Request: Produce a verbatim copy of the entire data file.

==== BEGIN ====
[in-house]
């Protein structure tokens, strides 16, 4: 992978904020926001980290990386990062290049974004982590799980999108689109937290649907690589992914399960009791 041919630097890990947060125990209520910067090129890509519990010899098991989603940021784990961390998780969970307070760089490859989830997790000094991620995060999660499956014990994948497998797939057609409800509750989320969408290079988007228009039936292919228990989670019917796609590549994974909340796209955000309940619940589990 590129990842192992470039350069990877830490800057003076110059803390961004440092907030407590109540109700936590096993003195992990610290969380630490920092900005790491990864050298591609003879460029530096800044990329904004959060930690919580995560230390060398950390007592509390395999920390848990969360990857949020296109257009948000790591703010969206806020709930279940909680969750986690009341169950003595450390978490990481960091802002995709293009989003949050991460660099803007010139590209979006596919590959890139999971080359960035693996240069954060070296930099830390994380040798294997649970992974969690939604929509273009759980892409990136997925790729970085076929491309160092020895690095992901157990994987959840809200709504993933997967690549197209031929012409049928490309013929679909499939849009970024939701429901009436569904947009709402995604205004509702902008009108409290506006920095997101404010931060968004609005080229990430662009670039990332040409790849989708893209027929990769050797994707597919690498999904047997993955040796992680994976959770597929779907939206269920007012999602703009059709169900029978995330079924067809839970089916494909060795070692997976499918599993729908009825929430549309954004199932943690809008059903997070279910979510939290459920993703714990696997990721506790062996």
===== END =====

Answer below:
[in-house]
């Protein structure tokens, strides 16, 4: 992978904020926001980290990386990062290049974004982590799980999108689109937290649907690589992914399960009791 041919630097890990947060125990209520910067090129890509519990010899098991989603940021784990961390998780969970307070760089490859989830997790000094991620995060999660499956014990994948497998797939057609409800509750989320969408290079988007228009039936292919228990989670019917796609590549994974909340796209955000309940619940589990 590129990842192992470039350069990877830490800057003076110059803390961004440092907030407590109540109700936590096993003195992990610290969380630490920092900005790491990864050298591609003879460029530096800044990329904004959060930690919580995560230390060398950390007592509390395999920390848990969360990857949020296109257009948000790591703010969206806020709930279940909680969750986690009341169950003595450390978490990481960091802002995709293009989003949050991460660099803007010139590209979006596919590959890139999971080359960035693996240069954060070296930099830390994380040798294997649970992974969690939604929509273009759980892409990136997925790729970085076929491309160092020895690095992901157990994987959840809200709504993933997967690549197209031929012409049928490309013929679909499939849009970024939701429901009436569904947009709402995604205004509702902008009108409290506006920095997101404010931060968004609005080229990430662009670039990332040409790849989708893209027929990769050797994707597919690498999904047997993955040796992680994976959770597929779907939206269920007012999602703009059709169900029978995330079924067809839970089916494909060795070692997976499918599993729908009825929430549309954004199932943690809008059903997070279910979510939290459920993703714990696997990721506790062996």